Local view for "http://purl.org/linkedpolitics/eu/plenary/2011-02-02-Speech-3-188-000"
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"While democratic progress in the Arab world should be encouraged, the strategic interests of the EU should not be endangered. The events in Tunisia and Egypt proved that autocracy is not a solution. Nevertheless, the same events do not guarantee a democratic outcome. Recent history showed that democratic revolutions can be hijacked by well organised, militant Islam. The Iranian Revolution of 1979 is a famous example of democratic upheaval that turned autocratic. We should strike a fine balance between the social policies of President Mubarak and Egypt’s strategic line. Egypt is a resilient ally, it joined the forces that liberated Kuwait and ensured more than 30 years of peace with Israel. There is hope and there is danger in the ongoing events in Egypt. The demonstrators and their legitimate demands are a genuine expression of the need to open debate. But there is massive potential for oppressive behaviour, practices and policies within Egyptian society. Female circumcision, approval for public executions, torture and strict interpretation of Islamic law are widespread. The Muslim Brotherhood is openly promoting this agenda and is credited with 20% of the electoral preferences. Caution should be exercised now if democracy is to have a future in Egypt."@en1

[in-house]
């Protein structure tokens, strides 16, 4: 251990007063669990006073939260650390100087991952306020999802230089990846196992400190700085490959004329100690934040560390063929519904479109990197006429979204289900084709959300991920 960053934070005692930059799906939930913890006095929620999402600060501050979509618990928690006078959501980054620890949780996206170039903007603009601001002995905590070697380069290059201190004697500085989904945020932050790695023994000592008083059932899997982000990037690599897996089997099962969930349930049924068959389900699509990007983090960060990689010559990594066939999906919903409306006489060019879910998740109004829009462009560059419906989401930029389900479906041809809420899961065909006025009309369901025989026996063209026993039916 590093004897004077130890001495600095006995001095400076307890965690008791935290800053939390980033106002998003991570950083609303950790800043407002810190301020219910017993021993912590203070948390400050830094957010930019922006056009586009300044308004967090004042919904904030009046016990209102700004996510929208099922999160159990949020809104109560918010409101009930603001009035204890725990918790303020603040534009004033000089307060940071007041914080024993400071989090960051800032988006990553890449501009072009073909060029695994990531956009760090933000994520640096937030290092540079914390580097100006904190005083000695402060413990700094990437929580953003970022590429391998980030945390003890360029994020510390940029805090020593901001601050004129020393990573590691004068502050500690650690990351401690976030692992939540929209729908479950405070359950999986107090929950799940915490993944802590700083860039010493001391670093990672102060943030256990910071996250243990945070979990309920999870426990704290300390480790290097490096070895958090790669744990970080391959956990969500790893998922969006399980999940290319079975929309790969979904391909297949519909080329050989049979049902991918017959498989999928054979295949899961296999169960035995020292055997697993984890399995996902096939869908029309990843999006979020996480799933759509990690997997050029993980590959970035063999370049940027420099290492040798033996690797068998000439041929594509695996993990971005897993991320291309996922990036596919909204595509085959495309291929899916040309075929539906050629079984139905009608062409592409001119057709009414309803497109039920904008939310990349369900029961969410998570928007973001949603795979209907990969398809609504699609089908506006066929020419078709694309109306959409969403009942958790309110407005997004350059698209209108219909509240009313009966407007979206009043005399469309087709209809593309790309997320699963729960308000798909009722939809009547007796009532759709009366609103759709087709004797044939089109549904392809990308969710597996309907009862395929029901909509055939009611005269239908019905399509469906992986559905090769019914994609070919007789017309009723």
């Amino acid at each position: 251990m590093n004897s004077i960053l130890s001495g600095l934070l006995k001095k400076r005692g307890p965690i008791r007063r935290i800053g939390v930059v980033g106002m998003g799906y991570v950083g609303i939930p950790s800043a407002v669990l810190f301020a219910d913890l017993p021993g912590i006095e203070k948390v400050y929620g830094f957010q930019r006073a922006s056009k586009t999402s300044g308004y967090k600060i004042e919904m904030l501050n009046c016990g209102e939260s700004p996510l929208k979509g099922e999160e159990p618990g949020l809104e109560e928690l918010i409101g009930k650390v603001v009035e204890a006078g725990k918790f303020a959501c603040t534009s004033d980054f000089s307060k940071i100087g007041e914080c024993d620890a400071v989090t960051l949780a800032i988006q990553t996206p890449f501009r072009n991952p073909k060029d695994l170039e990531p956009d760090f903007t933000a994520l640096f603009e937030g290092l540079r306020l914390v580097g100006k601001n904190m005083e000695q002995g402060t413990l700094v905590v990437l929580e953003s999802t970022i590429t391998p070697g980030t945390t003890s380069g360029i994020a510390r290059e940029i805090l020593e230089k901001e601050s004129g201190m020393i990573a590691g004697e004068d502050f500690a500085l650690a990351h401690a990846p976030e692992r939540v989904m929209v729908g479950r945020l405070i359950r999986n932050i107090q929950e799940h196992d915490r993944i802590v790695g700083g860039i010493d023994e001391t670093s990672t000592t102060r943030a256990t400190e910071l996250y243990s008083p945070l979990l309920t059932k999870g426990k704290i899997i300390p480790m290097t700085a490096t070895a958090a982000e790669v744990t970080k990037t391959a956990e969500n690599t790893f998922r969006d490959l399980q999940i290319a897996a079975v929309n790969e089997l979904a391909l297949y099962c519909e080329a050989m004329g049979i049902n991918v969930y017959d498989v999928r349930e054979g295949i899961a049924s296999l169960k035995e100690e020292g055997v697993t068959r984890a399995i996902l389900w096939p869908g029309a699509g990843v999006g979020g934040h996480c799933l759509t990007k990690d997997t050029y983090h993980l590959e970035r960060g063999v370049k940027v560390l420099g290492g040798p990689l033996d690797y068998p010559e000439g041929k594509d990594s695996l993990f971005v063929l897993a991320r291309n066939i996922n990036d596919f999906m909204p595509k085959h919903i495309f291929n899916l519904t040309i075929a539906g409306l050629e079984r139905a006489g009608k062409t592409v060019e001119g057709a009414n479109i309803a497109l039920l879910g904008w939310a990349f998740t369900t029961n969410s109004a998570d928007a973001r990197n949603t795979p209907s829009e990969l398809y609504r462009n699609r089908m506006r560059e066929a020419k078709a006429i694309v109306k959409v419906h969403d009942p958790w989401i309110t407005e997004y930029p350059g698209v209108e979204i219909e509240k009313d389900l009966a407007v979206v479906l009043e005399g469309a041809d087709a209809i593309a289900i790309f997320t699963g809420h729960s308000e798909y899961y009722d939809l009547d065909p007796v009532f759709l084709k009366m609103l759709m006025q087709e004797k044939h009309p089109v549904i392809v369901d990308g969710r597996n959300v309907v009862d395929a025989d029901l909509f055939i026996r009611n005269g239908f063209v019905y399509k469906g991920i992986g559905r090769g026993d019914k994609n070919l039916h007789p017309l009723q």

substitute; Delegation for relations with the countries of the Andean Community (2009-09-16--2014-06-30)3
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